Viv: We can’t just look at West Indies in 2012 and say ‘they’re giving it their best shot’. We need more than that. England were searching for a long time to discover what they’ve found now and we have to do the same.

We have to set our sights high. Ability can go so far. Being strong enough mentally is another thing. Some of our players have talent but how strong are they

We have to find the ways and means to win. People are saying ‘you were getting beaten in three days, at least you’re now lasting four or five days’. Well, that ain’t enough for me.

Nasser: Where do you stand on the missing West Indian players People like Chris Gayle and Ronnie Sarwan haven’t featured in the Test series and West Indies seem to have been weaker for that. But you weren’t winning when they were around, either.

Viv: That’s fair comment. But I would love to have seen Chris here in our inexperienced Test team seeing if he could handle a very potent England attack. It’s irrelevant that he’s here for the 50-over matches because we know what Chris Gayle can do in one-day cricket. Test matches to me are the caviar compared to the fast food stuff. Having the ability and the constitution to triumph over five days is what it’s all about.

Yes, we haven’t achieved anything with the likes of Chris in the Test team, but we have to get into his mind and get him back integrated into the side. He has to prove he can be part of the collective in a team that’s looking to move on.

I believe he can play a role as a mentor to these guys. They all look up to him. Anyone who can hit a cricket ball as hard as he can demands a certain amount of respect.

Experienced heads: Ramnaresh Sarwan and Chris Gayle

Experienced heads: Ramnaresh Sarwan and Chris Gayle

Experienced heads: Ramnaresh Sarwan and Chris Gayle would add much to the West Indies Test side

Nasser: The Indian Premier League is clearly a significant factor in how often Chris and others play for West Indies now.

If there had been an IPL in your day and, say, the Delhi Daredevils offered you $2million to play for them, would you do it It would mean you missing some games for West Indies.

Viv (after a pause): That’s a tough one. It would depend on what sort of treatment I had been getting from the establishment.

If everything had been in order and I was in a responsible position as captain, my heart would be solely and totally with West Indies.

I had an obligation to the countries and the region we represented. What I missed on the roundabout financially, I could have made up for on the straight.

But in some ways you could compare it with Kerry Packer. A lot of West Indians played for him when we had our issues with our board.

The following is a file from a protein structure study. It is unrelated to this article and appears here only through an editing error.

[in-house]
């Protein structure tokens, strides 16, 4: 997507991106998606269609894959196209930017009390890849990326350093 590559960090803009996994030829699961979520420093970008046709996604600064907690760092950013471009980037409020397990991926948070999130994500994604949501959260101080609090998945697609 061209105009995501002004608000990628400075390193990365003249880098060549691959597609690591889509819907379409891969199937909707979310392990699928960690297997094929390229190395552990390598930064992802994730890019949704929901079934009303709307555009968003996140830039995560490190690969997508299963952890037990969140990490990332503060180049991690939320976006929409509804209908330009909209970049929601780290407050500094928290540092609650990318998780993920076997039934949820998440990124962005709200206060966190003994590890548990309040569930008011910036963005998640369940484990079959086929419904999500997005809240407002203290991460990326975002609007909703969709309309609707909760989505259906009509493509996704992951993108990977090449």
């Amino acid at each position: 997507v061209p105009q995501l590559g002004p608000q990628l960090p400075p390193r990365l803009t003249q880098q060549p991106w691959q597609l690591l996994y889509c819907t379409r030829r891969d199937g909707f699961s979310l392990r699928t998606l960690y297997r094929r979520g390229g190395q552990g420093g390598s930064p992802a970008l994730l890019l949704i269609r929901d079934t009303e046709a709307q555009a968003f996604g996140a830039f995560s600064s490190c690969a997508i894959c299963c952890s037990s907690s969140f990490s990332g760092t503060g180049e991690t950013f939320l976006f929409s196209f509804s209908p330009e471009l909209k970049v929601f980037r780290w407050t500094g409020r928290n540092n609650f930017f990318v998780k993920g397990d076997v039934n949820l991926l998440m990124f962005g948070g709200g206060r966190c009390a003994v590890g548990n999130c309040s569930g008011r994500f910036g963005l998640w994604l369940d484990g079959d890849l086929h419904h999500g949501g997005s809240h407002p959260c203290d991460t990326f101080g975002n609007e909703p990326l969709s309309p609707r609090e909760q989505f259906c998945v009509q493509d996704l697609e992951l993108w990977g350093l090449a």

I always liked to think our administrators were thinking the same way as a Vivian Richards or a Clive Lloyd. But if they weren’t treating us properly and I was playing now, then maybe I would have swapped the maroon cap for the IPL. Maybe…

Nasser: How proud are you of your team and your era Do you look back and think ‘crikey, we achieved a lot. That was a serious team’

Viv: I like to move forward but it is still nice to hear that something you participated in is regarded as special. Yes I am proud.

There was a legacy a long time before I came in and it was my job to take the baton and make sure I held it tight and ran like hell. That was the way I felt.

Clive Lloyd did a magnificent job. You hear people say it was easy for Clive as captain because he had great players, but that’s bulls**t. We never started out as a great team. There were a lot of individuals who hadn’t quite done it and we had to have a leader. Clive was it. I looked up to him.

We got beat 5-1 in Australia and Clive said to me over a drink ‘the only way we’re going to compete with these guys, Viv, is having four guys who can bowl just as fast as them or even faster’. We never looked back once we had established that.

World beaters: Clive Lloyd and Richards nestle the World Series Cup trophy in 1989

World beaters: Clive Lloyd and Richards nestle the World Series Cup trophy in 1989

Nasser: You’re clearly a very loyal man who made a lot of friends in those days that you’ve kept for life. Like Sir Ian Botham. You two are as close now as you’ve ever been. How did that friendship start

Viv: When I first came to this country I was this new kid from the Caribbean. England was a rude awakening for me. I played in a trial match for Somerset and Ian walked in.

I think he was on the Lord’s groundstaff at the time. I batted and got out first ball but when we came to bowl I ended up with five wickets while Ian, the big swing bowling hope, didn’t take any. He came up to me in the dressing room afterwards, introduced himself and said to me ‘from now on, mate, you do the bowling and I’ll do the batting’.

I remember it to this day. The warmth of the man. He made me feel so at home. I hardly knew anybody but he made me think ‘wow, some of these blokes are okay’. He showed me what a pint of bitter was all about and we just went on from there!

(Viv pauses, looking emotional). I’ve always said that, now we are getting older, if he goes before me I will drop everything to be at his family’s side to support them and do all I could for them and I know he would do the same for me. It’s in here (tapping his heart).

Old pals: Ian Botham and Viv Richards in Antigua

Old pals: Ian Botham and Viv Richards in Adelaide

Old pals: Ian Botham and Viv Richards in Antigua (left) and Adelaide

Nasser: Did the strength of your friendship make it hard to play against Beefy when your team was so rampant against his England team

Viv: Not at all. Ian is a very passionate, proud Englishman and I knew how seriously he took his country. I was the same about the Caribbean. We always played it as hard as we possibly could against each other, but we were mates again straight afterwards.

Nasser: I was with Sir Ian when you sent him a text inviting him to your 60th birthday celebrations in the Caribbean. His face lit up. That bond is clearly still there.